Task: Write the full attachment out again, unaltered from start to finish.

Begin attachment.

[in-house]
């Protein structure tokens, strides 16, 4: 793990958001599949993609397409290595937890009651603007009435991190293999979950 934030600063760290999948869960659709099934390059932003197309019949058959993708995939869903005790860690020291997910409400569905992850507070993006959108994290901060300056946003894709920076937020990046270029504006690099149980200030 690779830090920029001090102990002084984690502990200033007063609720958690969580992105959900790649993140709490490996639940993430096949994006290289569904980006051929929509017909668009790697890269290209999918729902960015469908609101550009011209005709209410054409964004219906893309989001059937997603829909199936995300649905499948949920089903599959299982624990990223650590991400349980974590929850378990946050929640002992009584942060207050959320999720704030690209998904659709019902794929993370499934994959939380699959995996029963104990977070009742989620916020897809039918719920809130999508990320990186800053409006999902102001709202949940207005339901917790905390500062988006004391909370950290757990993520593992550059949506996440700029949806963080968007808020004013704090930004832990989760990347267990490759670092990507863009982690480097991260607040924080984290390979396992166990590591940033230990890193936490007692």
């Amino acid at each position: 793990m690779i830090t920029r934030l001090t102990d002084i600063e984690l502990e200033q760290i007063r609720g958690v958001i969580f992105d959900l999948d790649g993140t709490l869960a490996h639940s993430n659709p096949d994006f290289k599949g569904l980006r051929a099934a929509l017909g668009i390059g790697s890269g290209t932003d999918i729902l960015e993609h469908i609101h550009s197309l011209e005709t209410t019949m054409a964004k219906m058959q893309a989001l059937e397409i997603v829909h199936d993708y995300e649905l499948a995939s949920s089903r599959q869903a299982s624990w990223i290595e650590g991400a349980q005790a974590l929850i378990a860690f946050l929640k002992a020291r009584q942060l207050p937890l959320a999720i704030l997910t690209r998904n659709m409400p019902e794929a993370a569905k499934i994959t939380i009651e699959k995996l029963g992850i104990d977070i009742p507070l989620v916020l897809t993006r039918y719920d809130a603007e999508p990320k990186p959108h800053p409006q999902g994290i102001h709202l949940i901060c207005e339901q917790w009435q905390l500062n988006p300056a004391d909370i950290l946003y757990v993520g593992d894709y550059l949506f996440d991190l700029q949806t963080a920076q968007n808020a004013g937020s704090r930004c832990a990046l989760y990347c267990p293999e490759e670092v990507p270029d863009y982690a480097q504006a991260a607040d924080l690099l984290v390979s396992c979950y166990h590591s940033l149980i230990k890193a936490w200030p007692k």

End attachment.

[in-house]
């Protein structure tokens, strides 16, 4: 793990958001599949993609397409290595937890009651603007009435991190293999979950 934030600063760290999948869960659709099934390059932003197309019949058959993708995939869903005790860690020291997910409400569905992850507070993006959108994290901060300056946003894709920076937020990046270029504006690099149980200030 690779830090920029001090102990002084984690502990200033007063609720958690969580992105959900790649993140709490490996639940993430096949994006290289569904980006051929929509017909668009790697890269290209999918729902960015469908609101550009011209005709209410054409964004219906893309989001059937997603829909199936995300649905499948949920089903599959299982624990990223650590991400349980974590929850378990946050929640002992009584942060207050959320999720704030690209998904659709019902794929993370499934994959939380699959995996029963104990977070009742989620916020897809039918719920809130999508990320990186800053409006999902102001709202949940207005339901917790905390500062988006004391909370950290757990993520593992550059949506996440700029949806963080968007808020004013704090930004832990989760990347267990490759670092990507863009982690480097991260607040924080984290390979396992166990590591940033230990890193936490007692």
């Amino acid at each position: 793990m690779i830090t920029r934030l001090t102990d002084i600063e984690l502990e200033q760290i007063r609720g958690v958001i969580f992105d959900l999948d790649g993140t709490l869960a490996h639940s993430n659709p096949d994006f290289k599949g569904l980006r051929a099934a929509l017909g668009i390059g790697s890269g290209t932003d999918i729902l960015e993609h469908i609101h550009s197309l011209e005709t209410t019949m054409a964004k219906m058959q893309a989001l059937e397409i997603v829909h199936d993708y995300e649905l499948a995939s949920s089903r599959q869903a299982s624990w990223i290595e650590g991400a349980q005790a974590l929850i378990a860690f946050l929640k002992a020291r009584q942060l207050p937890l959320a999720i704030l997910t690209r998904n659709m409400p019902e794929a993370a569905k499934i994959t939380i009651e699959k995996l029963g992850i104990d977070i009742p507070l989620v916020l897809t993006r039918y719920d809130a603007e999508p990320k990186p959108h800053p409006q999902g994290i102001h709202l949940i901060c207005e339901q917790w009435q905390l500062n988006p300056a004391d909370i950290l946003y757990v993520g593992d894709y550059l949506f996440d991190l700029q949806t963080a920076q968007n808020a004013g937020s704090r930004c832990a990046l989760y990347c267990p293999e490759e670092v990507p270029d863009y982690a480097q504006a991260a607040d924080l690099l984290v390979s396992c979950y166990h590591s940033l149980i230990k890193a936490w200030p007692k």